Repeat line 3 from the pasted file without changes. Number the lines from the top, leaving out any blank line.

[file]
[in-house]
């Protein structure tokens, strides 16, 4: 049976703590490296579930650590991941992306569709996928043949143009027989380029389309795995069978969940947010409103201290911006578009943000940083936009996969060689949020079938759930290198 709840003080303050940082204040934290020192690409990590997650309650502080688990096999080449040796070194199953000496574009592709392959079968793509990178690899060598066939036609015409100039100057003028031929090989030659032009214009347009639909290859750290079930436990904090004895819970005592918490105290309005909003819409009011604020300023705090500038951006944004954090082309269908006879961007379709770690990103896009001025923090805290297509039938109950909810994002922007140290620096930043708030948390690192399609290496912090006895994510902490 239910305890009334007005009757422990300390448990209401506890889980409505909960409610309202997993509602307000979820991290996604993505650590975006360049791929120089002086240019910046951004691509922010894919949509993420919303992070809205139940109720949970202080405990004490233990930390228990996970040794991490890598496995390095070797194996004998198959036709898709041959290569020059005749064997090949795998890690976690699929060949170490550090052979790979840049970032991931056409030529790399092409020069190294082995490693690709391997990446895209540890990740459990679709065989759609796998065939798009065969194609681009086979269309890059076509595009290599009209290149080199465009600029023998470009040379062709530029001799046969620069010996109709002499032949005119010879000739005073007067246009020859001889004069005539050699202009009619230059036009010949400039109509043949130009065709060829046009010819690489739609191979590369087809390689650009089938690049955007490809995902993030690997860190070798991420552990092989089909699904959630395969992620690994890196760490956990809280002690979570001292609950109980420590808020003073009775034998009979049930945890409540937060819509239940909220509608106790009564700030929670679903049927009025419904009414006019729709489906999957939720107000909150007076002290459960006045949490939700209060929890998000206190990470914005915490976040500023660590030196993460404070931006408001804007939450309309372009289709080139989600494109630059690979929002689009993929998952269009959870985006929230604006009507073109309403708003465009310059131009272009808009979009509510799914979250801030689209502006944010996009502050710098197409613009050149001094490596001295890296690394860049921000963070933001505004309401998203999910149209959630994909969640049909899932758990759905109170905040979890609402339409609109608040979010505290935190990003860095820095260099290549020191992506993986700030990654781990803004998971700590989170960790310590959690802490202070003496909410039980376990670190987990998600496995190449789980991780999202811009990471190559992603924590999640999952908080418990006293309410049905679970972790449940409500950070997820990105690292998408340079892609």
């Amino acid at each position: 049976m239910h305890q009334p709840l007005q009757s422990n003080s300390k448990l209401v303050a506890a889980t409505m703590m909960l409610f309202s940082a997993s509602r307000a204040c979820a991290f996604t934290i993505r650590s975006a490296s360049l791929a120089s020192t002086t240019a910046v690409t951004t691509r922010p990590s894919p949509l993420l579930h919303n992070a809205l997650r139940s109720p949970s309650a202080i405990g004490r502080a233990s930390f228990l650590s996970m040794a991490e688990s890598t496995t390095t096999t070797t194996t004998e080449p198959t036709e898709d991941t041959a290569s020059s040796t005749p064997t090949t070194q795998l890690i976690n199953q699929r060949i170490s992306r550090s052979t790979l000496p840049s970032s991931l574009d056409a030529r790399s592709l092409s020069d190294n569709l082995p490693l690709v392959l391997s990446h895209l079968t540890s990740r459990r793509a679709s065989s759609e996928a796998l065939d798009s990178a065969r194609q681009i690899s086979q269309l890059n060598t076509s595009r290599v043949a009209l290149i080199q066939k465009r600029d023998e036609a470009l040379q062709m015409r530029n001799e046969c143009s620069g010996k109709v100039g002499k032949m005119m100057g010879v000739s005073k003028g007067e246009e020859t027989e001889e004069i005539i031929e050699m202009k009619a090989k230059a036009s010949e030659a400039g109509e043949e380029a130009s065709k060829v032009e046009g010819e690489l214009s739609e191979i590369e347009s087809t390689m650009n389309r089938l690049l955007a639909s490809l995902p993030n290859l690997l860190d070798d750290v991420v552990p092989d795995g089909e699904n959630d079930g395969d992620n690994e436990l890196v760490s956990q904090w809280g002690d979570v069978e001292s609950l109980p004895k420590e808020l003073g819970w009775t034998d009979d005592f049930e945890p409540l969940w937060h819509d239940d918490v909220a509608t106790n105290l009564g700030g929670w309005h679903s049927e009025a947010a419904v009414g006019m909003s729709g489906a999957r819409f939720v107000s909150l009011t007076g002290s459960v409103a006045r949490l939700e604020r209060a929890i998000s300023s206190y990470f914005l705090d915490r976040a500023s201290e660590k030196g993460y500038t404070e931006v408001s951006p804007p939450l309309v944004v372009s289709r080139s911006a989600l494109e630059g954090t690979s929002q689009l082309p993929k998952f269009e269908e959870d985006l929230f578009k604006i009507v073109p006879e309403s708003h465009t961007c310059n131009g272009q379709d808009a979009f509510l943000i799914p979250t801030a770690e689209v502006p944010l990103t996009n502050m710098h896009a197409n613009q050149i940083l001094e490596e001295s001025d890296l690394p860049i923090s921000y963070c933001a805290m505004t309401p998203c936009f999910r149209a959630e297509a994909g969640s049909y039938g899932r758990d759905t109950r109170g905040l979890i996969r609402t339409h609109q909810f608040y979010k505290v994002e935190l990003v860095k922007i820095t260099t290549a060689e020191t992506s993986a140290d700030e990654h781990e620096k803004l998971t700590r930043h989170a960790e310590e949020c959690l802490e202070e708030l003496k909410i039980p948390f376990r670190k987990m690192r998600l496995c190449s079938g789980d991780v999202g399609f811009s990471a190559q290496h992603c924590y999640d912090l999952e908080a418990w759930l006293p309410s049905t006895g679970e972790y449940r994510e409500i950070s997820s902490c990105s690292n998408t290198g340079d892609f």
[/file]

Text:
């Amino acid at each position: 049976m239910h305890q009334p709840l007005q009757s422990n003080s300390k448990l209401v303050a506890a889980t409505m703590m909960l409610f309202s940082a997993s509602r307000a204040c979820a991290f996604t934290i993505r650590s975006a490296s360049l791929a120089s020192t002086t240019a910046v690409t951004t691509r922010p990590s894919p949509l993420l579930h919303n992070a809205l997650r139940s109720p949970s309650a202080i405990g004490r502080a233990s930390f228990l650590s996970m040794a991490e688990s890598t496995t390095t096999t070797t194996t004998e080449p198959t036709e898709d991941t041959a290569s020059s040796t005749p064997t090949t070194q795998l890690i976690n199953q699929r060949i170490s992306r550090s052979t790979l000496p840049s970032s991931l574009d056409a030529r790399s592709l092409s020069d190294n569709l082995p490693l690709v392959l391997s990446h895209l079968t540890s990740r459990r793509a679709s065989s759609e996928a796998l065939d798009s990178a065969r194609q681009i690899s086979q269309l890059n060598t076509s595009r290599v043949a009209l290149i080199q066939k465009r600029d023998e036609a470009l040379q062709m015409r530029n001799e046969c143009s620069g010996k109709v100039g002499k032949m005119m100057g010879v000739s005073k003028g007067e246009e020859t027989e001889e004069i005539i031929e050699m202009k009619a090989k230059a036009s010949e030659a400039g109509e043949e380029a130009s065709k060829v032009e046009g010819e690489l214009s739609e191979i590369e347009s087809t390689m650009n389309r089938l690049l955007a639909s490809l995902p993030n290859l690997l860190d070798d750290v991420v552990p092989d795995g089909e699904n959630d079930g395969d992620n690994e436990l890196v760490s956990q904090w809280g002690d979570v069978e001292s609950l109980p004895k420590e808020l003073g819970w009775t034998d009979d005592f049930e945890p409540l969940w937060h819509d239940d918490v909220a509608t106790n105290l009564g700030g929670w309005h679903s049927e009025a947010a419904v009414g006019m909003s729709g489906a999957r819409f939720v107000s909150l009011t007076g002290s459960v409103a006045r949490l939700e604020r209060a929890i998000s300023s206190y990470f914005l705090d915490r976040a500023s201290e660590k030196g993460y500038t404070e931006v408001s951006p804007p939450l309309v944004v372009s289709r080139s911006a989600l494109e630059g954090t690979s929002q689009l082309p993929k998952f269009e269908e959870d985006l929230f578009k604006i009507v073109p006879e309403s708003h465009t961007c310059n131009g272009q379709d808009a979009f509510l943000i799914p979250t801030a770690e689209v502006p944010l990103t996009n502050m710098h896009a197409n613009q050149i940083l001094e490596e001295s001025d890296l690394p860049i923090s921000y963070c933001a805290m505004t309401p998203c936009f999910r149209a959630e297509a994909g969640s049909y039938g899932r758990d759905t109950r109170g905040l979890i996969r609402t339409h609109q909810f608040y979010k505290v994002e935190l990003v860095k922007i820095t260099t290549a060689e020191t992506s993986a140290d700030e990654h781990e620096k803004l998971t700590r930043h989170a960790e310590e949020c959690l802490e202070e708030l003496k909410i039980p948390f376990r670190k987990m690192r998600l496995c190449s079938g789980d991780v999202g399609f811009s990471a190559q290496h992603c924590y999640d912090l999952e908080a418990w759930l006293p309410s049905t006895g679970e972790y449940r994510e409500i950070s997820s902490c990105s690292n998408t290198g340079d892609f």